Following on from the History of Whisky Part 2. ‘The 18th-19th Century’
The 20th Century to Present Day
In 1905, Islington Borough Council (the local authority for the London Borough of Islington in Greater London) triumphantly prosecuted two whisky brokers for selling poor quality whisky that was not of the nature and substance demanded. That verdict went to appeal and was ultimately settled around the time of World War I by the creation of the Immature Spirit Act of 1915, which stated that “whisky must be matured in casks for a minimum of three years”. This rule remains in force today which is a legislative thorn in the whisky industry’s side as it does not apply to the maturation of any other spirit been produced. This act was further advocated by David Lloyd George, the Chancellor of the Exchequer which was, and still is, a political office responsible for Britain’s money and economy.
David Lloyd George was a teetotaller who boldly declared whisky to be a deadly scourge on the people. He increased the fee to obtain a Distillation Licence in the 1909 budget and then brazenly used the 1915 budget to increase the duty payable on whisky by 33%. I guess he was no different to our current day politicians who use legislation to further their own agenda while dictating to us, the people, how to live. ☹ – Of course, his actions enraged the scotch whisky industry at the time, but the worst was yet to come.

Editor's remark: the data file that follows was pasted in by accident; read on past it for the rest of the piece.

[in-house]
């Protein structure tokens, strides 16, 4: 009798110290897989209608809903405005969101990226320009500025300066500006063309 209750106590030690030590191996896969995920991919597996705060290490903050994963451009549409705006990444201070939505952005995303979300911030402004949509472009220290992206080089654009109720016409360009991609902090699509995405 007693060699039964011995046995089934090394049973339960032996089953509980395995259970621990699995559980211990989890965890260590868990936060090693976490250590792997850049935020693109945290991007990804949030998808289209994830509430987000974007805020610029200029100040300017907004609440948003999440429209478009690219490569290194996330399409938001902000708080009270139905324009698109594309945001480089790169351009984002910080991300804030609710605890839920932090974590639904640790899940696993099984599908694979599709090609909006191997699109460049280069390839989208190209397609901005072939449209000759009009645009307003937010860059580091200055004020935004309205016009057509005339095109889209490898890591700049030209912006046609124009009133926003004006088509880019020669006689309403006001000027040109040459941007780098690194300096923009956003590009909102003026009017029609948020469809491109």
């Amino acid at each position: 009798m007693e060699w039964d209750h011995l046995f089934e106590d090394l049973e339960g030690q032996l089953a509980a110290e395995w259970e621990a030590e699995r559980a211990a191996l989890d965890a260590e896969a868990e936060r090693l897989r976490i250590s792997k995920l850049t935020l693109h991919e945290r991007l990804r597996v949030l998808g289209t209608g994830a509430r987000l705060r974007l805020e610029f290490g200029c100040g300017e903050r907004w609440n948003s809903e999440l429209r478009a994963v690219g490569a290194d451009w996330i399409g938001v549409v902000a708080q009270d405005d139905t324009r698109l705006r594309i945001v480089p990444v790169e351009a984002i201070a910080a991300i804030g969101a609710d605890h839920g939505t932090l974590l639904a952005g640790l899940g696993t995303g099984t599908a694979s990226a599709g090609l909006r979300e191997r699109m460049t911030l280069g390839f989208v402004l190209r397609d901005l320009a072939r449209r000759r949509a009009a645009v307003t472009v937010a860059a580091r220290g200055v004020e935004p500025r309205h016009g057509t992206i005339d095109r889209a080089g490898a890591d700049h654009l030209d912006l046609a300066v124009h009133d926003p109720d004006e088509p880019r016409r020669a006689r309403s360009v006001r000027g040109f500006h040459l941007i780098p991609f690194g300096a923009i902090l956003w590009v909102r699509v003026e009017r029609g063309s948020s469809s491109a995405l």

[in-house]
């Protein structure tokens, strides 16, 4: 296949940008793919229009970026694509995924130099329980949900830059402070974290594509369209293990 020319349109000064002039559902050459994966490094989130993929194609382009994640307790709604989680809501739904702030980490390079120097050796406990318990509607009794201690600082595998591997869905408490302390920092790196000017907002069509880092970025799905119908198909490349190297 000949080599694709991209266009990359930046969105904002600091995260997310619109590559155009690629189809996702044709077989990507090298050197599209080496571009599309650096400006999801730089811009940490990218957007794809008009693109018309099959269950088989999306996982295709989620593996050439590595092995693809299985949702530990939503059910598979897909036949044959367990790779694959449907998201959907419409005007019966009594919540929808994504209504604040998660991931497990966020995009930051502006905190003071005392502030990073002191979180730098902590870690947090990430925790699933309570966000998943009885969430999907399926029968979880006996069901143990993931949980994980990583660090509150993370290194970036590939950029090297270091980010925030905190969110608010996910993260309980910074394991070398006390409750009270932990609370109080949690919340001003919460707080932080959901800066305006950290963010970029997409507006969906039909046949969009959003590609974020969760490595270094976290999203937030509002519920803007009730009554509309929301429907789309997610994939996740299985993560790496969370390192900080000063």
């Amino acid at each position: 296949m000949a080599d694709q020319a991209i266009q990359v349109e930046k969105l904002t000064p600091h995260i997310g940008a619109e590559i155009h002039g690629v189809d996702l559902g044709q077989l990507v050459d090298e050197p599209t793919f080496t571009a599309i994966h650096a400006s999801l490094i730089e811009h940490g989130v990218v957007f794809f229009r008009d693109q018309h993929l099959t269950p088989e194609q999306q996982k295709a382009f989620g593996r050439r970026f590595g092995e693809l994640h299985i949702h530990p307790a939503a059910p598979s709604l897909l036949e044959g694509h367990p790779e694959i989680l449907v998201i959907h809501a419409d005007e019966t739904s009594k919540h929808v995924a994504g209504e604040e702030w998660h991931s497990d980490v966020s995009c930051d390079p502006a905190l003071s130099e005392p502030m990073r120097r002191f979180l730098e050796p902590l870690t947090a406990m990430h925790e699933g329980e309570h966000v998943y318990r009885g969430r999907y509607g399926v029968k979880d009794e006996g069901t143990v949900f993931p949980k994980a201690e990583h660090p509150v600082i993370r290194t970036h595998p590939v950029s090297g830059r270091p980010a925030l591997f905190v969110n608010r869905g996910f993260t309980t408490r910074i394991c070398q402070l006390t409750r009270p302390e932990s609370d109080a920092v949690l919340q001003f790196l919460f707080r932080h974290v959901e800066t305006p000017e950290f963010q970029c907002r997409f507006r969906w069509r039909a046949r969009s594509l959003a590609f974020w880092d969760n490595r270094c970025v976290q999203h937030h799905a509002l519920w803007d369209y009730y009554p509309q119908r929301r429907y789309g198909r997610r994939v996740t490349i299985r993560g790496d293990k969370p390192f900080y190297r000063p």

During WWI, scotch whisky distilleries were closing in droves to safeguard their barley crops due to food shortages. A ban was placed on whisky exports in 1917, and then in 1918, whisky was used as a pawn to increase War revenues with the Exchequer increasing the duty on whisky by 100%. After the war, distillers anticipated a new dawn where they could rebuild the industry but instead were met with further constraints and increases in whisky duties. Then, during the 1920’s – the Temperance Movement became a major influencer in Britain. The Movement criticize alcohol intoxication, promoted teetotalism and used its political influence to press the government to enact alcohol laws to regulate the availability of alcohol. Around this time, the USA also introduced prohibition banning whisky imports. Whisky production came to a standstill once again during World War II, and by 1945 the scotch whisky industry had experienced 45 years of devolution caused by three wars, the Temperance Movement, US prohibition, shackling legislation and taxation.
Then finally the 1960’s arrived, which saw the beginning of construction and major expansion in the whisky industry. Many distilleries that were mothballed, re-opened while other distilleries were modernised, extended or otherwise re-built – Marketing departments were introduced, computerisation and efficiency came to bear and unification was inevitable and good for business. Distilleries changed hands or were consolidated into groups by multinational companies such as Suntory and Pernod Ricard. United Distillers came to the party eventually owning over 60 distilleries and names like Diageo and Bacardi came to be household names.